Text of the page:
- I competed on season nine of “The Great British Bake Off,” and I lasted three weeks in the tent.
- In my first week on the show, I met the 11 incredible bakers I’d be sharing the journey with.
- I had very little formal baking experience, and I only went in having practiced recipes for week 1.
When I competed on “The Great British Bake Off” in 2018, I had no idea what I was in for.
I made it through three golden weeks on season nine of the show, and now I’m sharing what really happens in Britain’s most sought-after tent.
Read on for my experience applying for the show and competing on week one: Biscuit Week.
After weeks of interviews and evaluations, I landed a spot in the beloved tent
I moved to London from the South of India just two years before I went on “Bake Off,” so I really wasn’t well acquainted with the show or English culture in general.
An ex of mine actually applied for me as a surprise because of my love for food and my interest in baking — then, just like magic, I was in that tent of dreams.
The production company reads thousands of applications (filled with personal stories, baking experience, photos, etc.) and makes numerous phone calls for the first round. The rigorous application process takes weeks of interviews and a psych test to see if you can handle the pressure — this stuff was top-notch solid.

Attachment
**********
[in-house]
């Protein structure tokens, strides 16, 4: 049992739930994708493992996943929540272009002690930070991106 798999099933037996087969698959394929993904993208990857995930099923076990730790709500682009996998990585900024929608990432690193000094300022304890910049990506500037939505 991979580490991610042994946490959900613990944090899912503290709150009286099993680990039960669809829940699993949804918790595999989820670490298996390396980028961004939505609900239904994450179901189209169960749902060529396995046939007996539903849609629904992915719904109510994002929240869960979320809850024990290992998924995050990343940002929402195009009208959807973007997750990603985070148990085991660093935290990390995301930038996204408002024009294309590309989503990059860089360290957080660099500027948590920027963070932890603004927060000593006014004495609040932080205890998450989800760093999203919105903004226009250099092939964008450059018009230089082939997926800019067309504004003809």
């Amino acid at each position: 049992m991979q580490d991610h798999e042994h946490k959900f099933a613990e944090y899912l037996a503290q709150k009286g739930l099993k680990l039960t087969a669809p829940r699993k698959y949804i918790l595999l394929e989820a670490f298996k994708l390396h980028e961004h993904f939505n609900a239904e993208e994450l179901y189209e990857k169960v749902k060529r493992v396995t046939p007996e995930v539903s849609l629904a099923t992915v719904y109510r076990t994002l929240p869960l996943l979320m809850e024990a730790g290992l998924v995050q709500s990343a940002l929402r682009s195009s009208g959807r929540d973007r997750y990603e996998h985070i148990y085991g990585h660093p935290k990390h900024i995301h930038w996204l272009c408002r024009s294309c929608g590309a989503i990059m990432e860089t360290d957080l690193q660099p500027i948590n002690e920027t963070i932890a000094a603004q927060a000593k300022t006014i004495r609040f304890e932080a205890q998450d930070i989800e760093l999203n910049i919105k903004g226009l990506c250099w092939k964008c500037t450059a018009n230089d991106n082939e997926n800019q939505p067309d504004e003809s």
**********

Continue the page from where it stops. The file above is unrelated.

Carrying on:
I was in the sunny Canary Islands sunbathing (suns out, buns out sort of situation) when I got my first call.
I walked in with little practice, and I was completely unprepared for what was to come
Week one in the tent is really special. You move into a hotel for an extended four-day weekend and meet the other 11 talented home bakers who make the episodes special.
While us bakers were getting acquainted (introducing ourselves, speaking about our baking practice, and discussing our plans for the upcoming 10 weeks), there I was having only practiced my biscuits for week one. Everything else I made the next two weeks was just dreams put on paper.
“On your marks, get set, bake,” they said. But I wasn’t set, and the baking was questionable.